I get this question in the mail all the time. People are concerned about the effect too many inquiries may have on their Fico score, and for a good reason. If you have too many hard inquiries in a short period of time, your score is bound to take a hit.
So naturally, people want to know how many inquiries are considered acceptable, and exactly where is the cutback point that if you go over – your score is impacted?
The answer is that such a threshold does exist. Having a small number of hard inquiries will only lower your credit score by a few points. However, if you go over this threshold and have too many credit report inquiries in any given 12 months period, your score will take a big hit, un-proportionally to the number of inquiries.
Why is that so?
Because researches have shown that opening several credit accounts (or looking into opening many more accounts, which is what generates hard inquiries on your report) in a short period of time does represent greater risk – especially for people who do not have a long established credit history.
O.K., so exactly how many are “Too Many”
The only problem is that there’s no exact number. It varies between people and their financial status.
What Fico score formula does is to profile people. For consumers with similar credit profile to yours, Fico formula has came up with a MAXIMUM number of hard inquiries that is considered tolerable:
- If you have less hard inquiries on your file than this number – you may expect minimal impact to your Fico score (a few points).
- Having a larger amount of hard inquiries on your file than the maximum considered tolerable will trigger a serious hit to your fico score.
Once more, it’s important to understand that the actual number varies according to the different credit profiles people have. When you exceed this maximum number, your score is impacted and will be lower compared to what you could have received with just a few less inquiries. In addition, the explanation part of your credit report will include the following sentence “Too many recent inquiries in the last 12 months” to indicate that you have exceeded the maximum number of hard inquiries considered tolerable.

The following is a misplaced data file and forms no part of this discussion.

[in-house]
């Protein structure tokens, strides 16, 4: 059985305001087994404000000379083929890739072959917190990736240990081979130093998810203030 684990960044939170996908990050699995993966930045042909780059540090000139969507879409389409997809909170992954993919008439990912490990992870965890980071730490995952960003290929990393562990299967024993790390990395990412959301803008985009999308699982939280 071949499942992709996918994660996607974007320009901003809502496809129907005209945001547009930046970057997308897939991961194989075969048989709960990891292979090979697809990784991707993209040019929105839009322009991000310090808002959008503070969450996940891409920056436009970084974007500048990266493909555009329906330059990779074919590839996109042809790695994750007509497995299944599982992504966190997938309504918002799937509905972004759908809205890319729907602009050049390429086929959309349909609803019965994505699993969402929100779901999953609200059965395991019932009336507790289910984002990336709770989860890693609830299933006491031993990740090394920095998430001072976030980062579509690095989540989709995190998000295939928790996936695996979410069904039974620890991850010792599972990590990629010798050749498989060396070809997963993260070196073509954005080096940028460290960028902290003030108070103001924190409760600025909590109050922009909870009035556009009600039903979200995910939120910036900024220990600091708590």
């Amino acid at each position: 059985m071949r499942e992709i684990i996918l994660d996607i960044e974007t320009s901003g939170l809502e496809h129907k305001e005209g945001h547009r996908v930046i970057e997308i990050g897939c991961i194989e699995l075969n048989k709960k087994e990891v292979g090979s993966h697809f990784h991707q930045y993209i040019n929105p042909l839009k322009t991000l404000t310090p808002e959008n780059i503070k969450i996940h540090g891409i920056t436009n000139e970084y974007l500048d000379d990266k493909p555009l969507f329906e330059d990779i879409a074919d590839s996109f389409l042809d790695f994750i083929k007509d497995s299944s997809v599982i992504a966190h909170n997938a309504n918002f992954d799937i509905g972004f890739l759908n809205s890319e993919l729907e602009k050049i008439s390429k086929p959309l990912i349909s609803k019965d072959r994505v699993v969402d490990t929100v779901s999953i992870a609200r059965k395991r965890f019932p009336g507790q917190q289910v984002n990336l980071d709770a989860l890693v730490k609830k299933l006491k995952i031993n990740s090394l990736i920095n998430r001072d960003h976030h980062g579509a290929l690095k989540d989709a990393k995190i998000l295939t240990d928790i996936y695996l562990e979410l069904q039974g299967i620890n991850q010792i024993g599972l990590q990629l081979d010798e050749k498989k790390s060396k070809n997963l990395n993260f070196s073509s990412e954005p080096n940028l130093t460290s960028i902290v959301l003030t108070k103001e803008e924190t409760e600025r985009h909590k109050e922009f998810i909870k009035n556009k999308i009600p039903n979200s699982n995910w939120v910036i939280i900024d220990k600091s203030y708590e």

As people change their credit habits and use more credit in general as they do these days – this Maximum number of credit report inquiries changes as well to reflect this reality.
So how can I do rate shopping without hurting my score?
Fortunately, the people at Fair Isaac recognize the importance of rate shopping, so they have twicked the Fico score formula to allow rate shopping without it impacting your score.
To be exact, they have created the following exceptions:
- Fico score ignores mortgage, auto and student loan inquiries made in the 30 days prior to scoring. This means that no matter how many creditors you’ve authorized to access your credit information – it won’t affect your credit score for 30 days.
- After the 30 days are gone – multiple hard inquiries made within a period of 14 days (in the old version of FICO) or 45 days (in the newer version) are considered as a single hard inquiry.